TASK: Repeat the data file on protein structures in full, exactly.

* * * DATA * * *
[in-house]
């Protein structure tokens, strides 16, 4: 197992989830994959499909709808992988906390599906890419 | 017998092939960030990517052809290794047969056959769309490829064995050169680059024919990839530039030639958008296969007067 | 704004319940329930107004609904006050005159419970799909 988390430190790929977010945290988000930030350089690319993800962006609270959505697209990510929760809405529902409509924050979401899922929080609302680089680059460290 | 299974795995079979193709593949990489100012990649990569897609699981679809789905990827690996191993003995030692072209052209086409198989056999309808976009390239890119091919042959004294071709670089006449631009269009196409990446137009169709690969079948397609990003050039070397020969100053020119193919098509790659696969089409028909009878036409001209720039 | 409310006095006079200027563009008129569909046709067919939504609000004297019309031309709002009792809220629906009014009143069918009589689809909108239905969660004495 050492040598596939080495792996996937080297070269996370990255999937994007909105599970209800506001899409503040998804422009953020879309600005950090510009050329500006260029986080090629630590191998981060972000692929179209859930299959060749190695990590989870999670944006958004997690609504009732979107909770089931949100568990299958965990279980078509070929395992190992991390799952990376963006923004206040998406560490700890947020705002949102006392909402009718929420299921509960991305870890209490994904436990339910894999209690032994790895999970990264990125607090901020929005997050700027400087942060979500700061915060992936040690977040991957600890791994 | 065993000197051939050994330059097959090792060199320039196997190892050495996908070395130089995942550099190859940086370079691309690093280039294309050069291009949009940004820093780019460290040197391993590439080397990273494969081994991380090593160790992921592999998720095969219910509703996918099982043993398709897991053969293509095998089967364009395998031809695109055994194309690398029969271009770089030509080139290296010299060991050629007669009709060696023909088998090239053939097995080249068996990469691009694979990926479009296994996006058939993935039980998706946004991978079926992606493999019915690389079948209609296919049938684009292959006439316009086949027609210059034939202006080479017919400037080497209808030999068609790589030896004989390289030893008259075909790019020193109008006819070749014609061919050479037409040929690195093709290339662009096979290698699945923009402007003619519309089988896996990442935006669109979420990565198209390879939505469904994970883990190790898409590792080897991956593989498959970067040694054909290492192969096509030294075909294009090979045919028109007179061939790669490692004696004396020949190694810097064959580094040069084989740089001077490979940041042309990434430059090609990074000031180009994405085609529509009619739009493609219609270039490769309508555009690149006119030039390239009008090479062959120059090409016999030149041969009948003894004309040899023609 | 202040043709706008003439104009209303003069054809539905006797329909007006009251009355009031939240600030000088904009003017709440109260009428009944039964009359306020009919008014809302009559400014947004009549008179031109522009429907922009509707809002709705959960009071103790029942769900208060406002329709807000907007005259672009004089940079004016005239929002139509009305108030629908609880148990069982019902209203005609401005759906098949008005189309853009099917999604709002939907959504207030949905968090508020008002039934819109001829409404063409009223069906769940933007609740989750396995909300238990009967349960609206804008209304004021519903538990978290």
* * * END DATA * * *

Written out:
[in-house]
């Protein structure tokens, strides 16, 4: 197992989830994959499909709808992988906390599906890419 | 017998092939960030990517052809290794047969056959769309490829064995050169680059024919990839530039030639958008296969007067 | 704004319940329930107004609904006050005159419970799909 988390430190790929977010945290988000930030350089690319993800962006609270959505697209990510929760809405529902409509924050979401899922929080609302680089680059460290 | 299974795995079979193709593949990489100012990649990569897609699981679809789905990827690996191993003995030692072209052209086409198989056999309808976009390239890119091919042959004294071709670089006449631009269009196409990446137009169709690969079948397609990003050039070397020969100053020119193919098509790659696969089409028909009878036409001209720039 | 409310006095006079200027563009008129569909046709067919939504609000004297019309031309709002009792809220629906009014009143069918009589689809909108239905969660004495 050492040598596939080495792996996937080297070269996370990255999937994007909105599970209800506001899409503040998804422009953020879309600005950090510009050329500006260029986080090629630590191998981060972000692929179209859930299959060749190695990590989870999670944006958004997690609504009732979107909770089931949100568990299958965990279980078509070929395992190992991390799952990376963006923004206040998406560490700890947020705002949102006392909402009718929420299921509960991305870890209490994904436990339910894999209690032994790895999970990264990125607090901020929005997050700027400087942060979500700061915060992936040690977040991957600890791994 | 065993000197051939050994330059097959090792060199320039196997190892050495996908070395130089995942550099190859940086370079691309690093280039294309050069291009949009940004820093780019460290040197391993590439080397990273494969081994991380090593160790992921592999998720095969219910509703996918099982043993398709897991053969293509095998089967364009395998031809695109055994194309690398029969271009770089030509080139290296010299060991050629007669009709060696023909088998090239053939097995080249068996990469691009694979990926479009296994996006058939993935039980998706946004991978079926992606493999019915690389079948209609296919049938684009292959006439316009086949027609210059034939202006080479017919400037080497209808030999068609790589030896004989390289030893008259075909790019020193109008006819070749014609061919050479037409040929690195093709290339662009096979290698699945923009402007003619519309089988896996990442935006669109979420990565198209390879939505469904994970883990190790898409590792080897991956593989498959970067040694054909290492192969096509030294075909294009090979045919028109007179061939790669490692004696004396020949190694810097064959580094040069084989740089001077490979940041042309990434430059090609990074000031180009994405085609529509009619739009493609219609270039490769309508555009690149006119030039390239009008090479062959120059090409016999030149041969009948003894004309040899023609 | 202040043709706008003439104009209303003069054809539905006797329909007006009251009355009031939240600030000088904009003017709440109260009428009944039964009359306020009919008014809302009559400014947004009549008179031109522009429907922009509707809002709705959960009071103790029942769900208060406002329709807000907007005259672009004089940079004016005239929002139509009305108030629908609880148990069982019902209203005609401005759906098949008005189309853009099917999604709002939907959504207030949905968090508020008002039934819109001829409404063409009223069906769940933007609740989750396995909300238990009967349960609206804008209304004021519903538990978290």